Norm Macdonald Says PC Culture Has Ruined His Comedy
Norm Macdonald opened up to TMZ in a recent interview, talking about how he feels his comedy is no longer as funny as it should be due to the steps he has to take to make sure he doesn’t offend politically correct audiences.
Speaking to a TMZ reporter on Friday at the Los Angeles International Airport, Macdonald was asked if he feels as if he is “walking on eggshells” during his comedy shows in today’s environment where people are more likely to take offense at off-color jokes or social media comments. The 59-year-old comedian answered in the affirmative, explaining that he no longer has the freedom to try new routines to see what works and what doesn’t.
When asked if the starting point in his comedy is “tamer” nowadays, Norm Macdonald said that his act is more “calculated and thought out,” but added that it isn’t as funny as it used to be because of how he has to play things safer these days.
“It’s way less funny. Other than that it being not as funny, it’s wonderful. It doesn’t hurt anyone’s feelings anymore, but virtually no one laughs. So it’s a tradeoff.”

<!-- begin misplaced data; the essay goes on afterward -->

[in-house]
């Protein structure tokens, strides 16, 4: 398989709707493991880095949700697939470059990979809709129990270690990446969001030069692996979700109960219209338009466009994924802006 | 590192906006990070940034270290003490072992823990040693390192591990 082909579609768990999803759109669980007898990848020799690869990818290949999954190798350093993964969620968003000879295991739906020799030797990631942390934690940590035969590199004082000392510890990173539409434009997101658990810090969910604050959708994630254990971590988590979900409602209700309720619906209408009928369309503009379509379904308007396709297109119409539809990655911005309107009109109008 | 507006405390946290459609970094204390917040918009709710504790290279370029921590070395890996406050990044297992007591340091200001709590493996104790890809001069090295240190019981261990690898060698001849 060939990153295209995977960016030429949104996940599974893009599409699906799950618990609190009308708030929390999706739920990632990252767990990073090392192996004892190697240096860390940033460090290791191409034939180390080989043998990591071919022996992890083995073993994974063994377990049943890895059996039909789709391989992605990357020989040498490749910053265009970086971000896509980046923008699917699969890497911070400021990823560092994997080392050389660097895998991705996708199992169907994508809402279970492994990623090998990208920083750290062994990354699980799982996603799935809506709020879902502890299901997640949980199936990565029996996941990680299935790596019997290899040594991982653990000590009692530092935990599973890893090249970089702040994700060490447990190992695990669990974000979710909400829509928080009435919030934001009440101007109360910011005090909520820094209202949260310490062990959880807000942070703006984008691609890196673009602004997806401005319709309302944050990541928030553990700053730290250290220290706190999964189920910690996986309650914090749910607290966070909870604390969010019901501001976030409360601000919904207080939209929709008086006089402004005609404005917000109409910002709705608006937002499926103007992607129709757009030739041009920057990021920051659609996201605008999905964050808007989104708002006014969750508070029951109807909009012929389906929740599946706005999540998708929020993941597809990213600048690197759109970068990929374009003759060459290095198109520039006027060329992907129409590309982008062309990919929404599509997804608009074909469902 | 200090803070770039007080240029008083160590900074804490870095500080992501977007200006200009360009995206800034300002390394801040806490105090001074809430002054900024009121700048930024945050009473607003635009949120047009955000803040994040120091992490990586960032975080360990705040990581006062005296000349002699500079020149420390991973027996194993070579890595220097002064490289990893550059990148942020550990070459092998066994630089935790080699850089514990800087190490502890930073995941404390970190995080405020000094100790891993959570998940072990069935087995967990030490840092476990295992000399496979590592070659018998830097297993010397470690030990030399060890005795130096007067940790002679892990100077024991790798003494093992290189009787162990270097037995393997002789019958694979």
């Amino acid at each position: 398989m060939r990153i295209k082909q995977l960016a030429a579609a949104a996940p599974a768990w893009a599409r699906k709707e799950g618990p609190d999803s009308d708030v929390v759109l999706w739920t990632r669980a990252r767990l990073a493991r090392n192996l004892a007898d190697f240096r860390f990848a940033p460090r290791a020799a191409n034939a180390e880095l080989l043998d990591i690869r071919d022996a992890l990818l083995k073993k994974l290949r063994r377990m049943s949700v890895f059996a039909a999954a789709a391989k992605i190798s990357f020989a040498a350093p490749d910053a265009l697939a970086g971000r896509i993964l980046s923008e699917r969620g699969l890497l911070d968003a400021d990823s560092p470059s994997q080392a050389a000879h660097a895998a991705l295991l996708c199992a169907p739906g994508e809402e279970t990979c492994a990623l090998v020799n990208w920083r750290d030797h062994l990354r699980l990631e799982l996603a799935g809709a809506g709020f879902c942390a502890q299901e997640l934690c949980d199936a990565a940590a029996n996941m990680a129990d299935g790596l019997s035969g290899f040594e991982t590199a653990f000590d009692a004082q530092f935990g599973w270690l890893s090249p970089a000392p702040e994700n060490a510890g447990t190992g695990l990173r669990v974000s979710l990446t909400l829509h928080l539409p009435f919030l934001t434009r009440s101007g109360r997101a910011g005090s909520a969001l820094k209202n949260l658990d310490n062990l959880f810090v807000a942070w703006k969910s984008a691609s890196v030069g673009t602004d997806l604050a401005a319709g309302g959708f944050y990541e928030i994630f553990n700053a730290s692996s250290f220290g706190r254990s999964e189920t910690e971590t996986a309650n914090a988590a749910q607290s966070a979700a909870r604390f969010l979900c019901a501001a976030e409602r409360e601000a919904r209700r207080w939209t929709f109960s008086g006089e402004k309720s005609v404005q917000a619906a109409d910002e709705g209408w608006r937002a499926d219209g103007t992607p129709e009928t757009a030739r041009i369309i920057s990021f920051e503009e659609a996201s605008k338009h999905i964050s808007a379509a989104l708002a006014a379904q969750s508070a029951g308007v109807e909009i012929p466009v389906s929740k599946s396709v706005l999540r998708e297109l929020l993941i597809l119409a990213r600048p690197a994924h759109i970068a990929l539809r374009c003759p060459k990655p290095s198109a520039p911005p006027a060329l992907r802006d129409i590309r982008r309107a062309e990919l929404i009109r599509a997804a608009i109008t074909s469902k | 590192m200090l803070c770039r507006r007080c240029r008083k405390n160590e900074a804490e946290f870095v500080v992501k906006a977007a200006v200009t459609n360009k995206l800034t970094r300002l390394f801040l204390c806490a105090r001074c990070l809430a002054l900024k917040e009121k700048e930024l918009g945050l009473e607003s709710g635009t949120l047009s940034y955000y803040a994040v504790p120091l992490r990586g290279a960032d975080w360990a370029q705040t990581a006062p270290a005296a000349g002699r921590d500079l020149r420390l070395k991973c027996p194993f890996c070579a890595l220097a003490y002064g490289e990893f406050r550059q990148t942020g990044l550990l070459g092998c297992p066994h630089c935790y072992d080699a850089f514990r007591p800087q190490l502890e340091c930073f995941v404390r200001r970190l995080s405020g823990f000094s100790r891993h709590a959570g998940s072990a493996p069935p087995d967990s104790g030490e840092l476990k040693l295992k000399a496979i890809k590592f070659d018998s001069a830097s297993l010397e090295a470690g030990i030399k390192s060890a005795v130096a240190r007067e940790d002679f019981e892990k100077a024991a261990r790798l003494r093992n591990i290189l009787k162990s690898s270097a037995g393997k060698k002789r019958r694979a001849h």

Macdonald did not specifically use the words “politically correct” or the abbreviation “P.C.” to refer to the people he tries to please. However, he told TMZ’s reporter that he currently tries to keep his act clean for a small percentage of the audience “that [ruins] it for everyone,” as opposed to the majority of people who watch stand-up comedy shows as a form of escape and don’t get offended by the jokes.
“I cater my performance to a tiny group of people that hate me,” Macdonald lamented toward the end of the interview.
Norm Macdonald Says He's Not Funny Anymore Thanks to PC Culture https://t.co/klKtfe3pDi
— TMZ (@TMZ) November 2, 2018
As noted by TMZ, Macdonald’s comments about politically correct culture affecting the quality of his comedy came close to two months after he was strongly criticized for remarks he made in an interview with the Hollywood Reporter. In that interview, he said that the current mindset in Hollywood of “admit wrongdoing and you’re finished” isn’t healthy because it doesn’t allow people a second chance after acknowledging their past actions and apologizing for them. Macdonald then mentioned close friends Louis C.K. and Roseanne Barr as examples of why such a mindset could be dangerous.
Furthermore, Macdonald also told the Hollywood Reporter that he was glad the #MeToo movement had “slowed down a little bit.” According to a previous report from TMZ, the Canadian comic drew even more controversy when he went on the Howard Stern Show and tried walking back the above remarks by joking that “you’d have to have Down Syndrome to not feel sorry” for sexual abuse victims.